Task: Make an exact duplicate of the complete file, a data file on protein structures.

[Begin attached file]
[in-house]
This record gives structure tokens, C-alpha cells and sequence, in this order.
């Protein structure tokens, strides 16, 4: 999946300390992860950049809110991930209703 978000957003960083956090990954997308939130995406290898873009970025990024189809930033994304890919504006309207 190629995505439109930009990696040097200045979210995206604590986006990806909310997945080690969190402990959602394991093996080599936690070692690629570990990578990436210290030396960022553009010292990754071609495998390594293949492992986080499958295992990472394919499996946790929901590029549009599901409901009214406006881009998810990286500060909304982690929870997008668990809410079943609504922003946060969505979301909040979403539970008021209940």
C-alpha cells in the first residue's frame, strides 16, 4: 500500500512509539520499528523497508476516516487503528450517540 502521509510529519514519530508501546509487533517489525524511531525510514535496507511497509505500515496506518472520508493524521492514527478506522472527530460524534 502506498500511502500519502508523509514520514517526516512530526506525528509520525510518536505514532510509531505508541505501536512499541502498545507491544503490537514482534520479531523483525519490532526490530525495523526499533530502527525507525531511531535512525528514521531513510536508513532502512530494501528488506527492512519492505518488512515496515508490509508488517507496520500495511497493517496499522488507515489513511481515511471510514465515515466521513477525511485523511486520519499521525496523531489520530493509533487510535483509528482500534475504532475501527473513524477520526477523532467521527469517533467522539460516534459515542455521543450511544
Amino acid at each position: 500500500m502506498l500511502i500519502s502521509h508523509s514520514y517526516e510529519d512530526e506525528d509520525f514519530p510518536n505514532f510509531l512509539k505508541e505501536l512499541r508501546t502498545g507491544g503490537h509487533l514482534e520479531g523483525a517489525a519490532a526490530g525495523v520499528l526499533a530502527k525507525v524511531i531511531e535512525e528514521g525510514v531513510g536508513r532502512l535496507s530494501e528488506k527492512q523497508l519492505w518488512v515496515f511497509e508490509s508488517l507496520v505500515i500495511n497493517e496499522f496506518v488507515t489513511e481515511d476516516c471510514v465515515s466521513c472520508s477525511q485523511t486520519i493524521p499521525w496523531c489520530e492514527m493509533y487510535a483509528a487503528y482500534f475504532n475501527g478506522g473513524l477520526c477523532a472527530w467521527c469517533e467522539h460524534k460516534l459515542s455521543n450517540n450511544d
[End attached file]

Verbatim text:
[in-house]
This record gives structure tokens, C-alpha cells and sequence, in this order.
């Protein structure tokens, strides 16, 4: 999946300390992860950049809110991930209703 978000957003960083956090990954997308939130995406290898873009970025990024189809930033994304890919504006309207 190629995505439109930009990696040097200045979210995206604590986006990806909310997945080690969190402990959602394991093996080599936690070692690629570990990578990436210290030396960022553009010292990754071609495998390594293949492992986080499958295992990472394919499996946790929901590029549009599901409901009214406006881009998810990286500060909304982690929870997008668990809410079943609504922003946060969505979301909040979403539970008021209940």
C-alpha cells in the first residue's frame, strides 16, 4: 500500500512509539520499528523497508476516516487503528450517540 502521509510529519514519530508501546509487533517489525524511531525510514535496507511497509505500515496506518472520508493524521492514527478506522472527530460524534 502506498500511502500519502508523509514520514517526516512530526506525528509520525510518536505514532510509531505508541505501536512499541502498545507491544503490537514482534520479531523483525519490532526490530525495523526499533530502527525507525531511531535512525528514521531513510536508513532502512530494501528488506527492512519492505518488512515496515508490509508488517507496520500495511497493517496499522488507515489513511481515511471510514465515515466521513477525511485523511486520519499521525496523531489520530493509533487510535483509528482500534475504532475501527473513524477520526477523532467521527469517533467522539460516534459515542455521543450511544
Amino acid at each position: 500500500m502506498l500511502i500519502s502521509h508523509s514520514y517526516e510529519d512530526e506525528d509520525f514519530p510518536n505514532f510509531l512509539k505508541e505501536l512499541r508501546t502498545g507491544g503490537h509487533l514482534e520479531g523483525a517489525a519490532a526490530g525495523v520499528l526499533a530502527k525507525v524511531i531511531e535512525e528514521g525510514v531513510g536508513r532502512l535496507s530494501e528488506k527492512q523497508l519492505w518488512v515496515f511497509e508490509s508488517l507496520v505500515i500495511n497493517e496499522f496506518v488507515t489513511e481515511d476516516c471510514v465515515s466521513c472520508s477525511q485523511t486520519i493524521p499521525w496523531c489520530e492514527m493509533y487510535a483509528a487503528y482500534f475504532n475501527g478506522g473513524l477520526c477523532a472527530w467521527c469517533e467522539h460524534k460516534l459515542s455521543n450517540n450511544d